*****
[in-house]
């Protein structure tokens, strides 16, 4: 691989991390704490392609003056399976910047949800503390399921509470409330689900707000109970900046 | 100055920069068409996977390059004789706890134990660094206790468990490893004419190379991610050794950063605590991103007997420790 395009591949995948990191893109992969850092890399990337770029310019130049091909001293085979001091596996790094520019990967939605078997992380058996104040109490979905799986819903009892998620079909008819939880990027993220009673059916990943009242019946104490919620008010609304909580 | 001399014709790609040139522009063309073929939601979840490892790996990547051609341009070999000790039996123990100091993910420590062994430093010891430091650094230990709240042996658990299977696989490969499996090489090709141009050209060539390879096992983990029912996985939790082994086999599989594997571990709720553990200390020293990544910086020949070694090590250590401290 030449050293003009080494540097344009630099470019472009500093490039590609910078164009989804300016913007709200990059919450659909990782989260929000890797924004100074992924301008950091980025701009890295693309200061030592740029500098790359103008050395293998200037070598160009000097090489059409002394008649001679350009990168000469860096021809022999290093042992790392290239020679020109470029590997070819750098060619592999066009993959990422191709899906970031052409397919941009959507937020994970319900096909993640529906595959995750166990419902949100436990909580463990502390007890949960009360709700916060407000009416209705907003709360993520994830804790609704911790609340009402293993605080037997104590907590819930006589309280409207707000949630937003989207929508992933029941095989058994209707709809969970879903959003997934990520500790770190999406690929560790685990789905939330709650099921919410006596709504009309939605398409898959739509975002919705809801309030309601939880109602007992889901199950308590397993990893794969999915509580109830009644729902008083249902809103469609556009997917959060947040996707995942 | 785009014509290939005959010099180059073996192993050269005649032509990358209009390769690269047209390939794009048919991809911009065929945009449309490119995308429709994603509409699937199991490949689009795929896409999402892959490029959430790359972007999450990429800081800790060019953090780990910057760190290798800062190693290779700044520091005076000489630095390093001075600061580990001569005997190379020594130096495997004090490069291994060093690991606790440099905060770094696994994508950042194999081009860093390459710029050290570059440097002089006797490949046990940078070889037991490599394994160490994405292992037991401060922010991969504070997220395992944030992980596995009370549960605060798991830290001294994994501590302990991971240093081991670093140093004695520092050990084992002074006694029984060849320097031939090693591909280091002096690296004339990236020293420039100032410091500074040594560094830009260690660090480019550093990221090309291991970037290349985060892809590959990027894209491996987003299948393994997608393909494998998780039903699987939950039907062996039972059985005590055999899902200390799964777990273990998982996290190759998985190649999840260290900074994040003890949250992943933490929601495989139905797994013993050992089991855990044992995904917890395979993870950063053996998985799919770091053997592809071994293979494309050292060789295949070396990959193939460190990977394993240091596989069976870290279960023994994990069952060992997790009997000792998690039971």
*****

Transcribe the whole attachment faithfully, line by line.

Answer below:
[in-house]
């Protein structure tokens, strides 16, 4: 691989991390704490392609003056399976910047949800503390399921509470409330689900707000109970900046 | 100055920069068409996977390059004789706890134990660094206790468990490893004419190379991610050794950063605590991103007997420790 395009591949995948990191893109992969850092890399990337770029310019130049091909001293085979001091596996790094520019990967939605078997992380058996104040109490979905799986819903009892998620079909008819939880990027993220009673059916990943009242019946104490919620008010609304909580 | 001399014709790609040139522009063309073929939601979840490892790996990547051609341009070999000790039996123990100091993910420590062994430093010891430091650094230990709240042996658990299977696989490969499996090489090709141009050209060539390879096992983990029912996985939790082994086999599989594997571990709720553990200390020293990544910086020949070694090590250590401290 030449050293003009080494540097344009630099470019472009500093490039590609910078164009989804300016913007709200990059919450659909990782989260929000890797924004100074992924301008950091980025701009890295693309200061030592740029500098790359103008050395293998200037070598160009000097090489059409002394008649001679350009990168000469860096021809022999290093042992790392290239020679020109470029590997070819750098060619592999066009993959990422191709899906970031052409397919941009959507937020994970319900096909993640529906595959995750166990419902949100436990909580463990502390007890949960009360709700916060407000009416209705907003709360993520994830804790609704911790609340009402293993605080037997104590907590819930006589309280409207707000949630937003989207929508992933029941095989058994209707709809969970879903959003997934990520500790770190999406690929560790685990789905939330709650099921919410006596709504009309939605398409898959739509975002919705809801309030309601939880109602007992889901199950308590397993990893794969999915509580109830009644729902008083249902809103469609556009997917959060947040996707995942 | 785009014509290939005959010099180059073996192993050269005649032509990358209009390769690269047209390939794009048919991809911009065929945009449309490119995308429709994603509409699937199991490949689009795929896409999402892959490029959430790359972007999450990429800081800790060019953090780990910057760190290798800062190693290779700044520091005076000489630095390093001075600061580990001569005997190379020594130096495997004090490069291994060093690991606790440099905060770094696994994508950042194999081009860093390459710029050290570059440097002089006797490949046990940078070889037991490599394994160490994405292992037991401060922010991969504070997220395992944030992980596995009370549960605060798991830290001294994994501590302990991971240093081991670093140093004695520092050990084992002074006694029984060849320097031939090693591909280091002096690296004339990236020293420039100032410091500074040594560094830009260690660090480019550093990221090309291991970037290349985060892809590959990027894209491996987003299948393994997608393909494998998780039903699987939950039907062996039972059985005590055999899902200390799964777990273990998982996290190759998985190649999840260290900074994040003890949250992943933490929601495989139905797994013993050992089991855990044992995904917890395979993870950063053996998985799919770091053997592809071994293979494309050292060789295949070396990959193939460190990977394993240091596989069976870290279960023994994990069952060992997790009997000792998690039971």